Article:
News is something my readers don't already know. My readers are in the industry and generally know what's in press releases or the scripted press briefing. So send me those in advance, and let's get to what's new and surprising.
I treat most calls as background, including putting them off the record if that makes it easier to talk. If I hear something that would make a good story, great.
Unlike most tech pubs, I'm not looking for stories about companies in the business. I'm looking for new technologies, trends and network building that my readers aren't likely to know about. That's a high bar; some of my readers are CTOs of major companies and very well informed already. 
I minimize reporting about material reported widely or in well-distributed press releases. The people in the industry who care about press release material usually get them directly. On the other hand, I include in my article the press release itself for those who want more detail - at the end.
I've also found that industry readers want to know what the network builders are doing; many articles that mostly are material from a vendor have a headline based on what a carrier is doing. For example, I recently wrote an article about Massive MIMO with a great deal of material from Huawei. My headline and lead were about China Mobile and Softbank ordering 1,000 of units. The Huawei pr guy would have preferred Huawei in the headline, but I believe his prospective customers are more interested in the telcos' decision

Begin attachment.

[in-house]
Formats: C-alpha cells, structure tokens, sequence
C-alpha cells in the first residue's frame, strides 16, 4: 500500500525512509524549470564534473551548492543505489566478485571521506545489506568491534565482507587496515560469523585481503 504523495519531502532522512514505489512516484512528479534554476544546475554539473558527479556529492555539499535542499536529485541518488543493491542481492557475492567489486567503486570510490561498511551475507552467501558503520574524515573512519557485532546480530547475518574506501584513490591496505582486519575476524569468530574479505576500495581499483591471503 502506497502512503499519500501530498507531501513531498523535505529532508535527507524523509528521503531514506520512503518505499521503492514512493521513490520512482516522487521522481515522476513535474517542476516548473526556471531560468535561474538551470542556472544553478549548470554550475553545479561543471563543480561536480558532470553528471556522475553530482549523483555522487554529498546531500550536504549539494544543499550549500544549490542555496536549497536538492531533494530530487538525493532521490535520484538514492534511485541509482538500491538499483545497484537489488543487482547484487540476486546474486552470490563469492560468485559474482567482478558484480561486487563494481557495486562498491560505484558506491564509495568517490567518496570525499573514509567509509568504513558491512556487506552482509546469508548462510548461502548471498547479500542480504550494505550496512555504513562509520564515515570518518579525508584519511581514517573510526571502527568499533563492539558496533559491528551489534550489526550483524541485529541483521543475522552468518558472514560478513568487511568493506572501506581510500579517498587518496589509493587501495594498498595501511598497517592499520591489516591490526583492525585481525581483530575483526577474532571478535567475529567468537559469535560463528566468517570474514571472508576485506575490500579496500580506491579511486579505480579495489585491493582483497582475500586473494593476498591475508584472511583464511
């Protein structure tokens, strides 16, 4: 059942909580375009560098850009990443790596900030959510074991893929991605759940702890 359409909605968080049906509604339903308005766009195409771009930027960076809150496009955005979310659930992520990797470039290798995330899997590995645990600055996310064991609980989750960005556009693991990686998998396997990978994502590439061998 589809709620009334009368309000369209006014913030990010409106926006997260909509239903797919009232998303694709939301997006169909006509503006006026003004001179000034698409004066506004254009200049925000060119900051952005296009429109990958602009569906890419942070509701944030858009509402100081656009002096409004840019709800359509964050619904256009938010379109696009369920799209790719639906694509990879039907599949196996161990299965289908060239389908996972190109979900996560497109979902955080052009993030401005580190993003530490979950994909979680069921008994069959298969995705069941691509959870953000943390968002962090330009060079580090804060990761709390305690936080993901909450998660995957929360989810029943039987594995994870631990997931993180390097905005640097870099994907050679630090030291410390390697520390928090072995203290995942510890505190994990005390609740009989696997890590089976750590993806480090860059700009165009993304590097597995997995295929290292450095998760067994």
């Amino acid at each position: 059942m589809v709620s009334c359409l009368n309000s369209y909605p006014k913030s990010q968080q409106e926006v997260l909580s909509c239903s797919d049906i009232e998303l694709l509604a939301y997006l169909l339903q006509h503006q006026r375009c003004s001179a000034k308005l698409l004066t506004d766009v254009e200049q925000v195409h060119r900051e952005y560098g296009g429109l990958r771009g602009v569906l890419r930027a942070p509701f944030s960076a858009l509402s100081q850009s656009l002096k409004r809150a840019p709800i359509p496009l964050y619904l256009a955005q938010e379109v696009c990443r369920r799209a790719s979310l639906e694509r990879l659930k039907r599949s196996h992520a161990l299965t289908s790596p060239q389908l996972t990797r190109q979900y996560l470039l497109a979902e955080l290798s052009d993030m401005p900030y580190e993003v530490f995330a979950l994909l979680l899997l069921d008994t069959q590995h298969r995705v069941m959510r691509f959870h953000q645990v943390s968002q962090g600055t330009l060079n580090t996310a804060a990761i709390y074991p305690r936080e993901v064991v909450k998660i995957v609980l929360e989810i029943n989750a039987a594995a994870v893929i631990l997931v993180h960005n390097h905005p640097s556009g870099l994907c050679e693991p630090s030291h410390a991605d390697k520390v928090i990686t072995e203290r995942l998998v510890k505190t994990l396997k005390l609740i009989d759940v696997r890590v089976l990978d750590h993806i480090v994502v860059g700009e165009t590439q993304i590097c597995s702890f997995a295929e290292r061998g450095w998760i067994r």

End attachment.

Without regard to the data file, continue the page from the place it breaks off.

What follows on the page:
Unfortunately, I'm a slow writer. I don't always get to finish stories I should be writing. Sorry.

Five Minute Prep Calls 

I often ask for a five minute prep call before the interview.
I've found my subject shifting is annoying to many who have a presentation. If it's not something I need to know, I try to shift to things interesting to me and I might report. So I like to have a short call to figure out what's most appropriate. 
For example, I asked someone from CBNL to skip telling me the validity of point to multipoint delivery to commercial and high end customers. It's true, but I get it already. 
On the other hand, I'm interested in details of microwave at 2-10 gigabits. Ericsson had just announced five gigabits. I'm also was interested in WTTR, wireless to the rooftop, to consumers, which AT&T is doing in the midwest. What's new here is that AT&T is going to consumers, not businesses, and then using copper throughout the building. They hope to use over the existing phone wires rather than running Cat 5 or 6. 
Similarly, I knew there were going to be a slew of trials of mmwave 5G across Europe by 2020. To what extent will microwave be able to support them, at what cost, and with what latency? (5 gigabits will be the minimum backhaul. U.S and I think most other carriers assume that requires fibre backhaul, but Ericsson tells me to reconsider.)
All of which are topics I'm sure CBNL has been looking at and might have information I can use. I usually conclude a call asking the subject what questions I should have asked, often discovering important things I missed. In this case, it turns out that CBNL had a large and little reported millimeter wave to consumers. I got an interesting story.
I also often ask the other side if there's anything I might have seen they'd like to ask me. In this case, I was back from a trip to Tokyo where I spoke with Softbank, NTT, China Mobile, and Safaricom about future plans and 5G. I was happy to share what I had, and am looking forward to interesting calls with them in the future.



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The news, July 21, 2017

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